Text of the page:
The way her perspective was written rubbed me the wrong way. It seemed overly aggressive, or brash. I’m not quite sure how to explain it. It turned me off from the story.

Pushing that aside, however, the mystery itself, I was into. I did want to know what happened to Mrs. Halsey. I was absolutely taken along on that journey of discovery.

I also found it interesting to see the connections between the past and present; to see how much Helen’s own backstory shaped the present. That was very interesting.

Overall, this was a good reading experience for me. I wasn’t blown away by it and there were a few aspects of the story I felt could have been handled better, but yeah, I liked it. The audiobook kept me engaged and I would definitely pick up future work from Brenna Ehrlich.

Thank you so much to the publisher, RB Media, for providing me a copy to read and review. I really appreciate it!!

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Review: As Good As Dead (A Good Girl’s Guide to Murder #3) by Holly Jackson

As Good As Dead (A Good Girl's Guide to Murder, #3)As Good As Dead by Holly Jackson
My rating: 5 of 5 stars

**4.5-stars rounded up**

As Good As Dead is the third, and they claim, the final book in Holly Jackson’s popular A Good Girl’s Guide to Murder series.

Personally, I feel like Jackson may not be done with Pip. There’s so much more story that could be told. I’m hoping she pulls a Maureen Johnson, a la The Box in the Woods.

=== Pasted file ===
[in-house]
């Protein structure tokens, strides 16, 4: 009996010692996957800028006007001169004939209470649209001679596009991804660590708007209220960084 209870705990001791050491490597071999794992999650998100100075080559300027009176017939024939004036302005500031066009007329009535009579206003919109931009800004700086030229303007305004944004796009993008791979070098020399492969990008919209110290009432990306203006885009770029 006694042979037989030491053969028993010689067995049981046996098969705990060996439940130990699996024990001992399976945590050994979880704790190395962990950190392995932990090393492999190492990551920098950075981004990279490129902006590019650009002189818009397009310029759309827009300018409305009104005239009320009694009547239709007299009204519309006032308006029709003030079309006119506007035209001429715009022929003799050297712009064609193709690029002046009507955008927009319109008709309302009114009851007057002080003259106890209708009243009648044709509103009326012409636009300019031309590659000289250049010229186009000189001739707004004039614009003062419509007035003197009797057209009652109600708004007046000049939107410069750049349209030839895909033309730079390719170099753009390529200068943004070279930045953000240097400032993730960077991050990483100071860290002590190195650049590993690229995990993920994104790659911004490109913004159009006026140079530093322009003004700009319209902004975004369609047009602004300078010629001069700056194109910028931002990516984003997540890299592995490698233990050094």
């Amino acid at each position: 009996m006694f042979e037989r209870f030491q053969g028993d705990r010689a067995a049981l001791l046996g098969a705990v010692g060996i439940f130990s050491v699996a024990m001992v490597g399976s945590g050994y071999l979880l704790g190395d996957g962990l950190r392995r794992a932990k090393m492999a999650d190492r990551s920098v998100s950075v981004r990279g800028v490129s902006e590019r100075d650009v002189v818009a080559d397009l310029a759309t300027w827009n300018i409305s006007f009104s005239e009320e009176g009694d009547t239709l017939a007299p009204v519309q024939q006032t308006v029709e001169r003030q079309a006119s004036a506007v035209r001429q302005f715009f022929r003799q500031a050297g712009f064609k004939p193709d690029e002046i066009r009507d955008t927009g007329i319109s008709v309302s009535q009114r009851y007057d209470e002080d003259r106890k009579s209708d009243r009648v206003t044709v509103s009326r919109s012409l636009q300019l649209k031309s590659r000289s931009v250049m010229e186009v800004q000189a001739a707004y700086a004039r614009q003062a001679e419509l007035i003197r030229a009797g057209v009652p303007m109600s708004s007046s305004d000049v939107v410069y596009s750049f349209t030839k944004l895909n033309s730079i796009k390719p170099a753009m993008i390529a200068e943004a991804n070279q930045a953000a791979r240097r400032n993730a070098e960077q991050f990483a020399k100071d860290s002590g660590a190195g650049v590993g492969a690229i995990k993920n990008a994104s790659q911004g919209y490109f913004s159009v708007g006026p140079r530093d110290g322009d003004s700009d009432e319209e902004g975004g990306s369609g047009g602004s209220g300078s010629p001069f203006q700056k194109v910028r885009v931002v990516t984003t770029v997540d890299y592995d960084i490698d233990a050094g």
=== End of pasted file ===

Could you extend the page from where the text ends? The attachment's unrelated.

By this point in the series, y’all know, Pip has been through it. This isn’t a cozy YA Mystery series. Pip has faced very real dangers and she hasn’t come out unscathed.

Particularly after solving her last case, she’s left with PTSD surrounding those events. Her emotional state of mind is fairly dark. She’s struggling for real.

Adding to her stress, because like all she’s been through isn’t enough, someone is harassing her.

While Pip is used to trolls, any person with a public presence on the net is, she begins to take special notice when one particular troll asks her the same question over and over: who will look for you when you’re the one who disappears?

The harassment quickly escalates and Pip begins noticing things popping up around her house that indicate this person may be close by, watching her. Before long, there’s no question, she has a stalker.